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All Issues > Volume 22, Issue 5


<< Thursday, September 21, 2006 >> St. Matthew
 
Ephesians 4:1-7, 11-13
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Psalm 19 Matthew 9:9-13
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REPUTATION OR RECONCILIATION?

 
"What reason can the Teacher have for eating with tax collectors and those who disregard the law?" —Matthew 9:11
 

"What reason" could Jesus have for enjoying fellowship with those who sin? Why does He sit down, relax, and eat with "those who disregard" His very own commands (that is, the Old Testament)? When Jesus went to Matthew's for dinner, the people with whom He ate were not reformed sinners looking for holiness. They were still "known as sinners" committed to a sinful lifestyle (Mt 9:10). These people were sinners who wanted to meet Matthew's new Friend, Jesus. Thus, Jesus' reputation took a nosedive with the churchgoers.

Churchgoers can give lip-service to conversion, but a lot of people would resent suddenly having a bunch of sinners in the next pew. Would the church potluck lose its regulars if a group of alcoholics and prostitutes began coming on a regular basis? Would those regulars turn against you if you were the person inviting these sinful newcomers to new life in Jesus?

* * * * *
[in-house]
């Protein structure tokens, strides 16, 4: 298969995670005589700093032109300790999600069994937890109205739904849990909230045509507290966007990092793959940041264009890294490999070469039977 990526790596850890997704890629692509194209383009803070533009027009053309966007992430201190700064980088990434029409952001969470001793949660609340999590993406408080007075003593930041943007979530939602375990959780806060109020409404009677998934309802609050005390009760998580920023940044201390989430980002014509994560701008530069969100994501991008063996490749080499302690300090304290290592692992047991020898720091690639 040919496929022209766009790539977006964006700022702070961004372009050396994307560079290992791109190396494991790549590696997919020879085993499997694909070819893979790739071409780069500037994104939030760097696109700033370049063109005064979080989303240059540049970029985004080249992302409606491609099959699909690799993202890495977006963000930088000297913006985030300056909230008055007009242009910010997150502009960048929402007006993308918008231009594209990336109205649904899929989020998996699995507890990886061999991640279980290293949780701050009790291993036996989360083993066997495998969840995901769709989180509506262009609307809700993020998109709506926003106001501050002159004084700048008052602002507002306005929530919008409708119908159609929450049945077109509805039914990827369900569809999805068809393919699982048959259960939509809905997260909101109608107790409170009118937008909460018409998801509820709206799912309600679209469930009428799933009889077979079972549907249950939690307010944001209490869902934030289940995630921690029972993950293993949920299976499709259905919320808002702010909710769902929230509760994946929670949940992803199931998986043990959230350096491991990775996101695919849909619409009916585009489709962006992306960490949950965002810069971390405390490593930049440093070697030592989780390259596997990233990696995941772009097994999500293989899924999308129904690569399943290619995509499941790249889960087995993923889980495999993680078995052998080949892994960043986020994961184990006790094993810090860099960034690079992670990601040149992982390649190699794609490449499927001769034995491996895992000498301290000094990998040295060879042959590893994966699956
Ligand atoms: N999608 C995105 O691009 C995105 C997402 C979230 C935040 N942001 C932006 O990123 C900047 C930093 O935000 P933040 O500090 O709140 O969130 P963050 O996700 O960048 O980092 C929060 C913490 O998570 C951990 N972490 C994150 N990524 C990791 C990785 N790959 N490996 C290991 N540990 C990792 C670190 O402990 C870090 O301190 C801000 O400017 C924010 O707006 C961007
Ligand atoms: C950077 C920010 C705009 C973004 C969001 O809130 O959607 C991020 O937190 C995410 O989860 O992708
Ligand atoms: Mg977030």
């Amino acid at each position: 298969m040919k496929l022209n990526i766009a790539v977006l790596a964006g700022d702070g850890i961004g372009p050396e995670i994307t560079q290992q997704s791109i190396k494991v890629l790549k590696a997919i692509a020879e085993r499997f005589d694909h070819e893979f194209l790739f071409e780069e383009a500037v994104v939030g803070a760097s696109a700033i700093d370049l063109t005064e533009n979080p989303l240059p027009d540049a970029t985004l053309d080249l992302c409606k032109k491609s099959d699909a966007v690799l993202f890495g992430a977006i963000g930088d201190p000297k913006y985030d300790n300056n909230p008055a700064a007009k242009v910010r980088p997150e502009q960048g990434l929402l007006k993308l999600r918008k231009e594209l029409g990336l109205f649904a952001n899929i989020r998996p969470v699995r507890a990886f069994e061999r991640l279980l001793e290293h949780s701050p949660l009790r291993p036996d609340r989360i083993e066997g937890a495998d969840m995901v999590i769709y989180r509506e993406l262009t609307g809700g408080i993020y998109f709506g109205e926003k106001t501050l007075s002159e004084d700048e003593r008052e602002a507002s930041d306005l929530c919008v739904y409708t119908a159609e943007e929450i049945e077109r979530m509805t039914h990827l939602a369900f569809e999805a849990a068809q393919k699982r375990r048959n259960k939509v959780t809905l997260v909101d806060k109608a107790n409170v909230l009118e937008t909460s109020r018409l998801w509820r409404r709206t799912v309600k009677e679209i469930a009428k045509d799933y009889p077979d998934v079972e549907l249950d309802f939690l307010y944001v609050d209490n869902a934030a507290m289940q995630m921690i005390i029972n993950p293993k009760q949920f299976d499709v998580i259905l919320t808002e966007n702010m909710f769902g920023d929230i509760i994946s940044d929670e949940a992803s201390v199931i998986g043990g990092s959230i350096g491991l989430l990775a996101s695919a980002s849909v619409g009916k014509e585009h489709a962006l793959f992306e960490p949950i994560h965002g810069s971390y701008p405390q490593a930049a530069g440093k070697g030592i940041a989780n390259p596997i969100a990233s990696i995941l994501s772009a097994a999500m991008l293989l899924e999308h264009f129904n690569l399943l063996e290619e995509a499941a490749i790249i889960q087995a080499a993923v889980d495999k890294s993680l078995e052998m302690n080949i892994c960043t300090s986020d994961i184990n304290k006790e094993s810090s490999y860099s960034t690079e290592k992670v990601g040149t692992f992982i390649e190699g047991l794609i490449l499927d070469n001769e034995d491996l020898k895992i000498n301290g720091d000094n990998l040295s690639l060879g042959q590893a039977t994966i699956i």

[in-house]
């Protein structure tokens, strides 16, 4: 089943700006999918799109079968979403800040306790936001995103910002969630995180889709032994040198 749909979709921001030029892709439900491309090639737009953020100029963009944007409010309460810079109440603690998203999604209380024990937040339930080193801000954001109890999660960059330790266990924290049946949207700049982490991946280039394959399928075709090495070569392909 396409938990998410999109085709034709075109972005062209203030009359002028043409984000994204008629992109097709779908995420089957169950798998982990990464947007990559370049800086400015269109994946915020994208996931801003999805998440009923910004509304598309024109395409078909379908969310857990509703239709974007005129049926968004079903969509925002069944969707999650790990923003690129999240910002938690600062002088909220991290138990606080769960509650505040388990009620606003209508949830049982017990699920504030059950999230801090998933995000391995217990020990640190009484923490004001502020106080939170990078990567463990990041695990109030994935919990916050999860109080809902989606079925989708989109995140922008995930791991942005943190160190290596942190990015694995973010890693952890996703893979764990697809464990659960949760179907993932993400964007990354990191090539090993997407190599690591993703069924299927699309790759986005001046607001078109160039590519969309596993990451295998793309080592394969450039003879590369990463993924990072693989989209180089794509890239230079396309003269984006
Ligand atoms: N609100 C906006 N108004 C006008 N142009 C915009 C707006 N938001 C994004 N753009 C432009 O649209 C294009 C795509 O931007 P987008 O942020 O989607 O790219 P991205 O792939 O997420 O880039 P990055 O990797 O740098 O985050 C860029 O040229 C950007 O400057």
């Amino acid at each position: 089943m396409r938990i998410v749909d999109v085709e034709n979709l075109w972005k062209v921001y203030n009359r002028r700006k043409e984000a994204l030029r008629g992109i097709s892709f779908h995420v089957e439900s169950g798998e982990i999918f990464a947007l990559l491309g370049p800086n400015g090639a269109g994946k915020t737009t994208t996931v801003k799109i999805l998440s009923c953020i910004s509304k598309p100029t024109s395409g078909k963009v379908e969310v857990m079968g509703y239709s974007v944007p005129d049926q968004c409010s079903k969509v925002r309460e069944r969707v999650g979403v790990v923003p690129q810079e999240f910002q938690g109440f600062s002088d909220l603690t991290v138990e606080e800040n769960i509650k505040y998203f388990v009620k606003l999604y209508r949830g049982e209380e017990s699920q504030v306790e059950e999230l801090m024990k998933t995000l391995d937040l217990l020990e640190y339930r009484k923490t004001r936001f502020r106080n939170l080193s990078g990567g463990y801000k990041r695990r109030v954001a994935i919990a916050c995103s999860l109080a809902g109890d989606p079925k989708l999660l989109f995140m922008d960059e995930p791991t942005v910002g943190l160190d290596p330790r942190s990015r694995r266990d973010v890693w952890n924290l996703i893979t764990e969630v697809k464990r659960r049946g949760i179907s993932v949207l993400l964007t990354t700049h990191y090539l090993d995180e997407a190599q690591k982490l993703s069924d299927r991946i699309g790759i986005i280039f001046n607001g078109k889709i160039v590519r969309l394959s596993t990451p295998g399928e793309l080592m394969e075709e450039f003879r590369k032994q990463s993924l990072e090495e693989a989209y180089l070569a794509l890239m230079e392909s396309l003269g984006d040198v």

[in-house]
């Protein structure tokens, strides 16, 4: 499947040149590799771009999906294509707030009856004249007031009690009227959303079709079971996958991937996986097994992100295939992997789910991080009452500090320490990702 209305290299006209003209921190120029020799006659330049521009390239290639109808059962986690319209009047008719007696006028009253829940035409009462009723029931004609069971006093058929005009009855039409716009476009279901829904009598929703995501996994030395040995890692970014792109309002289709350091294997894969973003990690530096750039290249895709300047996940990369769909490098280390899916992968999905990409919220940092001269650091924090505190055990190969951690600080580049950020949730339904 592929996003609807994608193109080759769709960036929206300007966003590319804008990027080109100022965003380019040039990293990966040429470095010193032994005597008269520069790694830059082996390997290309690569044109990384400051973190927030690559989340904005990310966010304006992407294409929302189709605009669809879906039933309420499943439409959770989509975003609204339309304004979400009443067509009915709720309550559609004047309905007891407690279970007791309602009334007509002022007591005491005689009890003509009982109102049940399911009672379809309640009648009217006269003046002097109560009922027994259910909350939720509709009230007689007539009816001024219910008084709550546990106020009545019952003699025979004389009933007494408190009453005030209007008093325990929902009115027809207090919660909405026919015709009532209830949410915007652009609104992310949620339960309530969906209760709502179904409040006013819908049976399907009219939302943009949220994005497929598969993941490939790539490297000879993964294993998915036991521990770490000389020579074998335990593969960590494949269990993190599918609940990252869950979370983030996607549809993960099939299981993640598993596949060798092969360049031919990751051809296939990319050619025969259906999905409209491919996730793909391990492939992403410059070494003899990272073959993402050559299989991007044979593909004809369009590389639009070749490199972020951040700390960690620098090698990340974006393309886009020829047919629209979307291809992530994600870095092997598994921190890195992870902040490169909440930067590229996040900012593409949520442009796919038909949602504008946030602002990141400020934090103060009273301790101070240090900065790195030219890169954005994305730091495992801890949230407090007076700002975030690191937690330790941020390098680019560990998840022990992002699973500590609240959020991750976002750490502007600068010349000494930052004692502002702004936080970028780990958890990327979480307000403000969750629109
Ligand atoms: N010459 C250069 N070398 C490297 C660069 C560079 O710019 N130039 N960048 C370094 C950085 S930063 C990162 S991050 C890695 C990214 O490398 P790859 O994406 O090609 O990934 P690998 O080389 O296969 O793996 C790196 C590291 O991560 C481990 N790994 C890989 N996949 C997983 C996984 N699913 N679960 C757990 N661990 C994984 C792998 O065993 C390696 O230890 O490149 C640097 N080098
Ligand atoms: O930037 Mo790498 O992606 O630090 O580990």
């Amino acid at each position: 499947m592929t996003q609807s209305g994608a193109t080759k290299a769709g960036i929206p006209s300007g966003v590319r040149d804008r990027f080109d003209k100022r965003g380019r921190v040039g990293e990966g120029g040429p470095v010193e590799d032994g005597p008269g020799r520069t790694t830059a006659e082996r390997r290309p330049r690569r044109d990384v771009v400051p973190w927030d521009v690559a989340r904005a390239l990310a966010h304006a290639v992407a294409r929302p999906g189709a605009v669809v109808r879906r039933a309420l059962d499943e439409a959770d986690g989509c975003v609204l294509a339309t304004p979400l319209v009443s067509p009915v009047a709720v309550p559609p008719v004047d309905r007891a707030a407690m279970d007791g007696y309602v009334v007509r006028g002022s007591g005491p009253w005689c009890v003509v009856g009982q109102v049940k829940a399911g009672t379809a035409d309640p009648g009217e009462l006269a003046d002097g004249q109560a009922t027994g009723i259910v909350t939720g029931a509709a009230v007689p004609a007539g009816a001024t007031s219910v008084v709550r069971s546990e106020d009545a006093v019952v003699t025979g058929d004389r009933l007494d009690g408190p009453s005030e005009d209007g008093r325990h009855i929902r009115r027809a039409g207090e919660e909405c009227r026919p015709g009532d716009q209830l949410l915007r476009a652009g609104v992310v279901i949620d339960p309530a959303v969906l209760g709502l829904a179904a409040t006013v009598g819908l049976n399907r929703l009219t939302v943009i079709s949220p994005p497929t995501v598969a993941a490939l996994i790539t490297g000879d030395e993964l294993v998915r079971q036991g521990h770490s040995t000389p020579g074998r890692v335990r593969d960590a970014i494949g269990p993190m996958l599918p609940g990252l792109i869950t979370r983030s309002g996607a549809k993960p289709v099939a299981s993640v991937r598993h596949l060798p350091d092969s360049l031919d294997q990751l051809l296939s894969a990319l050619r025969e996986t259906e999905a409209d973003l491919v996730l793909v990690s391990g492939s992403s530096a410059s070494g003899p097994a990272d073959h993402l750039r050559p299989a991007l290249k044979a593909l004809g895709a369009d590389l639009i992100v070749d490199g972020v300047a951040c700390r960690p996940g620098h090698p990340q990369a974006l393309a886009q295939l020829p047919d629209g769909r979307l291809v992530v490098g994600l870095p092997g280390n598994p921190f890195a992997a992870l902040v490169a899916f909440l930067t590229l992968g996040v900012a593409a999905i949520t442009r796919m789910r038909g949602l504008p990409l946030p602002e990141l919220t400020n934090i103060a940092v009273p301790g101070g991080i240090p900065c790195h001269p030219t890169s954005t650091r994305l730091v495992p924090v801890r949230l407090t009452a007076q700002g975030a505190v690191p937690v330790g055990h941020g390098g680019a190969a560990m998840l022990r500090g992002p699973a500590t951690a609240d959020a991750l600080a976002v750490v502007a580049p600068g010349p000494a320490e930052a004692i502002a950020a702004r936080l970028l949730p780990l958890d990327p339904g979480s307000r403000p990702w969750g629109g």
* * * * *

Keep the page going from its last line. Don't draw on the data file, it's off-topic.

As disciples of Jesus, we place a higher priority on reconciliation than on our own reputation. Conversion comes first. If gaining conversions creates conversations that harm us, then so be it. Jesus Himself said: "Woe to you when all speak well of you" (Lk 6:26), so it can be a good thing for us when people speak against us for following Jesus.

Be like Matthew. Invite sinners to meet Jesus. Cause heaven to rejoice (Lk 15:7), even if it makes your reputation suffer.

 
Prayer: Jesus, "what reason" could You have for sharing Your life with Me? May I lead thousands to give their lives to You.
Promise: "It is mercy I desire and not sacrifice." —Mt 9:13
Praise: St. Matthew overcame his fear of the crucifixion and began to preach Christ crucified.
 
(This teaching was submitted by a member of our editorial team.)
 
 
Rescript: In accord with the Code of Canon Law, I hereby grant the Imprimatur ("Permission to Publish") for One Bread, One Body covering the period from August 1, 2006 through September 30, 2006.
†Most Reverend Carl K. Moeddel, Vicar General and Auxiliary Bishop of the Archdiocese of Cincinnati, February 26, 2006.
 
The Imprimatur ("Permission to Publish") is a declaration that a book or pamphlet is considered to be free of doctrinal or moral error. It is not implied that those who have granted the Imprimatur agree with the contents, opinions, or statements expressed.
Volume 22, Issue 5
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